Thomas says R&A & USGA would be “extremely selfish” to roll back equipment

Bernie McGuire
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Thomas says R&A & USGA would be “extremely selfish” to roll back equipment

Justin Thomas (Photo by Gregory Shamus/Getty Images)

Justin Thomas has slammed fresh R&A and USGA talk of bifurcation rule changes that would see professionals along with elite amateurs ruled to use distance-controlling equipment as ‘extremely selfish’.

The R&A and sister ruling body the USGA announced late Tuesday their proposed equipment standard changes, including a limit of the driver being 46-inches and also changes with regards to the golf ball. And in addressing the effectiveness of current equipment testing processes, protocols and standards with respect to distance limits, both the R&A and USGA are seeking comment from equipment manufacturers on three proposed Equipment Standards changes, as follows:

  • Proposal 1: Club length – reduction to 46 inches available as Model Local Rule (MLR) (Original proposal delivered in 2016 and paused in 2017 due to the Distance Insights project). Comment period ends on 4 March 2021.
  • Proposal 2: Update on testing method for golf balls. Comment period ends on 2 August 2021.
  • Proposal 3: Change to testing tolerance – Characteristic Time. Comment period ends on 2 August 2021. 

Thomas, competing in this week’s Waste Management Phoenix Open, was quick to pick flaws in the new proposals: “I mean, if you give us different stuff we’re still going to try to find a way to hit it as far as we possibly can. I don’t think there’s any reason or it’s not necessary at all to change the golf ball. I am fine with them maybe not going any farther with it, but I think Tiger said it a while ago that they missed that opportunity probably 20 or so years ago.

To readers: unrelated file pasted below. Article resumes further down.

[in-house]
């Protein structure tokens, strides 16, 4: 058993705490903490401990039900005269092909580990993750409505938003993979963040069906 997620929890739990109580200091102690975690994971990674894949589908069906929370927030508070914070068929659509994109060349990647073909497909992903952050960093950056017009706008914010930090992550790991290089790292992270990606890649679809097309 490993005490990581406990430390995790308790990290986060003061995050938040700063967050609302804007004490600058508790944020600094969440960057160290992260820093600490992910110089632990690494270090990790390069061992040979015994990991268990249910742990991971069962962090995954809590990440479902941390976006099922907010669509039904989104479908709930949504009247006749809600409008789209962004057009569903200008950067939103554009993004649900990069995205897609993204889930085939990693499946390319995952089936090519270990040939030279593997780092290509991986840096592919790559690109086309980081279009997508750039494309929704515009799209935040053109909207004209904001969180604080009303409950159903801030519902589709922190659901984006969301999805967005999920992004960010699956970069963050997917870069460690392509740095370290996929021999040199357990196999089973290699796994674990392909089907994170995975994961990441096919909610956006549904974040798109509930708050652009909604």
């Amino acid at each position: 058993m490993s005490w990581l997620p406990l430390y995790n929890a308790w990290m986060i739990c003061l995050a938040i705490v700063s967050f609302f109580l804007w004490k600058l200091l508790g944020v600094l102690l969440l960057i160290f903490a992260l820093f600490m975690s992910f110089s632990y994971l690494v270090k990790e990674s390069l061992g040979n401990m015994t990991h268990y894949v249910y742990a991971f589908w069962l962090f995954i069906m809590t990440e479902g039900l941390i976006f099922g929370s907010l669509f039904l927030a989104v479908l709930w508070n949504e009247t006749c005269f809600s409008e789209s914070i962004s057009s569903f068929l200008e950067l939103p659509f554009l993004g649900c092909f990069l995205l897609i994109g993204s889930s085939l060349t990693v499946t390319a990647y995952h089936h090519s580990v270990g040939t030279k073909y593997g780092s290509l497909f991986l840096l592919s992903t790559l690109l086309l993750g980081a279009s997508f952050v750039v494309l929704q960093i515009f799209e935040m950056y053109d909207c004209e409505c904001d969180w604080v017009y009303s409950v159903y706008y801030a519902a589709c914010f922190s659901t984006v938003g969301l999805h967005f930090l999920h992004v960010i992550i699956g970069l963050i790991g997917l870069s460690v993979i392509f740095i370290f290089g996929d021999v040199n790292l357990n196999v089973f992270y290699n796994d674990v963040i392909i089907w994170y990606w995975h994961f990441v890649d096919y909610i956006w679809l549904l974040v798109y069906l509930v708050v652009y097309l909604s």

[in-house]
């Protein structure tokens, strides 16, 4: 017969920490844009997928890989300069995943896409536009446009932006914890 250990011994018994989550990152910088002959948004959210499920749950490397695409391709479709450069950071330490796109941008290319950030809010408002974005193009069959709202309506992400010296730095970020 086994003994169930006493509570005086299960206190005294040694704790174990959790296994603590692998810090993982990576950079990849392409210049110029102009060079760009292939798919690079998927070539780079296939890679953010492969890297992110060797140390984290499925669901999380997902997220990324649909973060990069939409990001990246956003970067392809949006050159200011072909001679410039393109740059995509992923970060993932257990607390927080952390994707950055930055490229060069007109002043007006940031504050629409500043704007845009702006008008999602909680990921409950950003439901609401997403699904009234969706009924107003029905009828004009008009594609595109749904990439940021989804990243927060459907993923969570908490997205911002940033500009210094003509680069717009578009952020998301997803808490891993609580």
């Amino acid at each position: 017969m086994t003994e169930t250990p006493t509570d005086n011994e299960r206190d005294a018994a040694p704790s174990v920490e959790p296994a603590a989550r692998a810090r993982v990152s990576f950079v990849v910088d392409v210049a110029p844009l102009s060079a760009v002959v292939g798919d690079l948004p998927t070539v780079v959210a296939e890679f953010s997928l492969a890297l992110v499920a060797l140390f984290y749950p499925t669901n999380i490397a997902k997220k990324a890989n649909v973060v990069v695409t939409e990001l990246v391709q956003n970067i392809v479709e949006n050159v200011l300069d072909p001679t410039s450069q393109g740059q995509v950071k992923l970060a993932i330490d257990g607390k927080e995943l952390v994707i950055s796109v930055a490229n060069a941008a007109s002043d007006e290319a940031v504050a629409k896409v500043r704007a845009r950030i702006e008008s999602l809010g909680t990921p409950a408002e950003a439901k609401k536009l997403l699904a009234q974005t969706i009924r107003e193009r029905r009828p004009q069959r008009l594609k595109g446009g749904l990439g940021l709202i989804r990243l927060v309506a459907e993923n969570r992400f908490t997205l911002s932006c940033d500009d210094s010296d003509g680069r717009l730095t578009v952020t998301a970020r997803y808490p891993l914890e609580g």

“Companies have put billions of dollars I would say — I mean, I don’t know that, so I’ll say millions of dollars into the construction of golf balls and equipment, and to be perfectly honest, I think it would be extremely selfish of the USGA and the R&A to do that because of all the hard work that they’ve put into making their equipment and golf balls as great as they possibly can.

“Maybe just take a step back and realise that we’re doing some pretty awesome things with the golf ball and the golf clubs, and also look at your everyday golfer and go up to him and tell him that you want him to hit it shorter because just the top .001 percent of all golfers are hitting it too far, if you will. I think it’s not a very good decision, but you know, I’m not sitting in the boardrooms and making those decisions. But hopefully the right thing will be done.”

R&A Chief Executive Officer Martin Slumbers indicated the fresh talk of bifurcation rule changes that would see professionals along with elite amateurs ruled to use distance-controlling equipment had nothing to with a ‘specific person’. But everyone in golf knows when we talk of ‘specific person’ there is just one – reigning US Open champion Bryson DeChambeau.

DeChambeau topped the 2020 PGA Tour ‘driving distance’ stats with an average of 329.1 yards (301 metres), with 78 other players averaging 299.6 yard (274 metres) or more. The current World No.8 ranked American, competing in this week’s Saudi International, drew more attention to his golfing DNA when going public, ahead of last November’s rescheduled Masters, stating he was considering packing a 48-inch driver into the golf bag to take to Augusta National.